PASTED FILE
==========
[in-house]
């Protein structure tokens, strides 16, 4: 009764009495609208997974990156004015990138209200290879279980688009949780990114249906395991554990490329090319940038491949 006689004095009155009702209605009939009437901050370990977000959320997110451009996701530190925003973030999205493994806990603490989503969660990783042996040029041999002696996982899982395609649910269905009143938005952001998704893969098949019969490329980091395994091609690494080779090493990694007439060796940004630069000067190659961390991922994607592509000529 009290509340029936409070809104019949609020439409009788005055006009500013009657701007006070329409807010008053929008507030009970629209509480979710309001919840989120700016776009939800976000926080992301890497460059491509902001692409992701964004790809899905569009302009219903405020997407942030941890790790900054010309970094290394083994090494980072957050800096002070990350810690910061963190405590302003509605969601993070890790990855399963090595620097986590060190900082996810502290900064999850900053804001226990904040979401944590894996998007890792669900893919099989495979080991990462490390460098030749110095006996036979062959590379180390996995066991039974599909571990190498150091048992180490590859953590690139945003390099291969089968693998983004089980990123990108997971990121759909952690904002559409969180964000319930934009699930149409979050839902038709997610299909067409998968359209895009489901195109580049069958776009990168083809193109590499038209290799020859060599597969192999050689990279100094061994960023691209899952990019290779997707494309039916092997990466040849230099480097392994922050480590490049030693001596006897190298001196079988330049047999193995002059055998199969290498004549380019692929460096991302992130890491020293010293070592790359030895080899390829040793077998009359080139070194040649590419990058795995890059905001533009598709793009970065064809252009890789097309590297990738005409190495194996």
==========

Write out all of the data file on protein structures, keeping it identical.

[in-house]
């Protein structure tokens, strides 16, 4: 009764009495609208997974990156004015990138209200290879279980688009949780990114249906395991554990490329090319940038491949 006689004095009155009702209605009939009437901050370990977000959320997110451009996701530190925003973030999205493994806990603490989503969660990783042996040029041999002696996982899982395609649910269905009143938005952001998704893969098949019969490329980091395994091609690494080779090493990694007439060796940004630069000067190659961390991922994607592509000529 009290509340029936409070809104019949609020439409009788005055006009500013009657701007006070329409807010008053929008507030009970629209509480979710309001919840989120700016776009939800976000926080992301890497460059491509902001692409992701964004790809899905569009302009219903405020997407942030941890790790900054010309970094290394083994090494980072957050800096002070990350810690910061963190405590302003509605969601993070890790990855399963090595620097986590060190900082996810502290900064999850900053804001226990904040979401944590894996998007890792669900893919099989495979080991990462490390460098030749110095006996036979062959590379180390996995066991039974599909571990190498150091048992180490590859953590690139945003390099291969089968693998983004089980990123990108997971990121759909952690904002559409969180964000319930934009699930149409979050839902038709997610299909067409998968359209895009489901195109580049069958776009990168083809193109590499038209290799020859060599597969192999050689990279100094061994960023691209899952990019290779997707494309039916092997990466040849230099480097392994922050480590490049030693001596006897190298001196079988330049047999193995002059055998199969290498004549380019692929460096991302992130890491020293010293070592790359030895080899390829040793077998009359080139070194040649590419990058795995890059905001533009598709793009970065064809252009890789097309590297990738005409190495194996």